I’m currently reading the book Zero K by Don DeLillo. A lit professor back at West Chester University introduced me to DeLillo’s work. It was a semester where I’d discover him, Paul Auster and Martin Amis, a trilogy of authors I still read whenever the inspiration tank is running low.
Zero K is the story of a family led by a wealthy patriarch. He develops the technology to make cryogenic resurrection a possibility. The patriarch calls his son to his compound, the base of the cryogenic facility, for the day his stepmother will be frozen.
The father tells his son that he’s decided to be frozen himself, to kill himself the day she goes in. After a heated conversation, the son walks out of his office. The next morning he finds his father a mess and in mourning.
He asks him why he didn’t go through with it. The father replies:
“It was our conversation yesterday. You said, if I do it, I reduce you.”
In one sentence, DeLillo captures the essence of being a parent and traveling a spiritual journey.
When children come, we find ourselves balancing their needs with our own. I posted last time about my cousin, still waiting a heart transplant at the University of Pennsylvania Hospital down in Philly. My aunt is staying there, living at the hospital in daily anticipation.
My aunt has spent her career as a nurse still, years after retirement, substituting in local school districts. She put in her time enough to have a place at the Delaware beaches and, yet, she’s here keeping vigil in my cousin’s room.
So many years had passed in both of their lives, good times and turbulent times, and tonight they sit together one strengthened by the other. The parent refusing to reduce the child by walking away.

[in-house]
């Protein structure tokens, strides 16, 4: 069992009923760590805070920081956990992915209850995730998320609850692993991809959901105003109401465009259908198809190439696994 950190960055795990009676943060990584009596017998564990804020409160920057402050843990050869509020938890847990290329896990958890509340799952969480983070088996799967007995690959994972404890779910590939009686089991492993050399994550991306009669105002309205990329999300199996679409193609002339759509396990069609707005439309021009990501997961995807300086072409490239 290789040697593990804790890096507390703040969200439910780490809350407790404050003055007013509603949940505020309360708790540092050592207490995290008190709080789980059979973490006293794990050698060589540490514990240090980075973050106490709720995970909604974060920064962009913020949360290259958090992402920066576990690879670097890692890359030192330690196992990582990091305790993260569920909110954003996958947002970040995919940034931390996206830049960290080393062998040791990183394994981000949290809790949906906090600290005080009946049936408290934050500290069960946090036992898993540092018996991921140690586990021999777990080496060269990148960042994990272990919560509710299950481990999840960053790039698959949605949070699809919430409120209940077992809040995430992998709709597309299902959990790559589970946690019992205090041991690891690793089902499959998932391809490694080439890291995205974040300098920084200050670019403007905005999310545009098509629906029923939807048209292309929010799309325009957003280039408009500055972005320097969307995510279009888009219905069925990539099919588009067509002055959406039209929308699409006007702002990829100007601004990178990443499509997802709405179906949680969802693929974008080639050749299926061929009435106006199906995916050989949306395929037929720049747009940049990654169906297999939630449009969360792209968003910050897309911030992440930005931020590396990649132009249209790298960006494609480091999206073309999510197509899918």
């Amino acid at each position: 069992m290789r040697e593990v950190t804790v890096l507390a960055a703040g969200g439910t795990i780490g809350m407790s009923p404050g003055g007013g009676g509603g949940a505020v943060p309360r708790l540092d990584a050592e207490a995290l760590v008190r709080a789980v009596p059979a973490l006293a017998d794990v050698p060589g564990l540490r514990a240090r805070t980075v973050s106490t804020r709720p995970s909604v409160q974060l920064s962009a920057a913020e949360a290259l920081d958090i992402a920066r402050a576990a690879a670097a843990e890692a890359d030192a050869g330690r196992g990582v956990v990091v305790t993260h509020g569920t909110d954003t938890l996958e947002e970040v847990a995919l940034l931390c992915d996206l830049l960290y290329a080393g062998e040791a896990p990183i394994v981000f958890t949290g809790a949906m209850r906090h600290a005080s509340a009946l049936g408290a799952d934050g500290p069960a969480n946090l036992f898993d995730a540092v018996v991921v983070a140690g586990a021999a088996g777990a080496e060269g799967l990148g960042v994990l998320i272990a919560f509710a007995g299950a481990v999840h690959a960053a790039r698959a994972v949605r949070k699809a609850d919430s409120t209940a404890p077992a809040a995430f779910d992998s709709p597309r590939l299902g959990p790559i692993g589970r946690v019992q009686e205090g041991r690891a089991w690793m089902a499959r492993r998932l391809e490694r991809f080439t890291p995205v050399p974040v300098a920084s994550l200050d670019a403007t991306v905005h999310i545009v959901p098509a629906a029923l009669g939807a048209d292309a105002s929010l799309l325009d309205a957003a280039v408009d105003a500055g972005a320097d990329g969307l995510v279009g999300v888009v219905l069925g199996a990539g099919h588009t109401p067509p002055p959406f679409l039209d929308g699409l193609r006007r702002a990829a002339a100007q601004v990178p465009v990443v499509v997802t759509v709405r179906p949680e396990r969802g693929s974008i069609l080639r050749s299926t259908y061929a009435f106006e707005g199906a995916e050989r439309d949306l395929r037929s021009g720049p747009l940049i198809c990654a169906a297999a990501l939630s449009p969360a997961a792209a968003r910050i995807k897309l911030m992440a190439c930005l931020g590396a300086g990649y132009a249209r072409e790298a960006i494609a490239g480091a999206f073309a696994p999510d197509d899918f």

Some of us, looking back, see walking away as a necessary part of growing up.
The house of our families had broken down enough to destroy any chance that we’d trust again. We keep everyone at a distance. We live in our stress, sitting in quiet times with racing minds and pounding pulses.
As men, we internalize.
I was taking Alka-Seltzer at fifteen.
Even with our preconceptions, God tells us the same message. We are meant for greater things. We are meant for a life of adventure, danger, creation, thrills, victory, and stories grand enough to glorify the one that spoke the Universe into being.
God tells us the same thing.
Even when everyone else has walked away, turned their back, stopped calling and blanked us in silence. Even when darkness seems liquid and thick enough to fill a room. Even when hope is four letters without meaning.
God will not walk away.
Without God, we are reduced to the fumes of our humanity. With God, we burn in the flame of perfect love.
Whether in a hospital room, putting our kids to sleep, holding hands on the couch, or walking down a fall forest trail, we are never alone.
Tonight, I pray you find peace. Find faith as a verb and not a noun and hear your calling to so much more.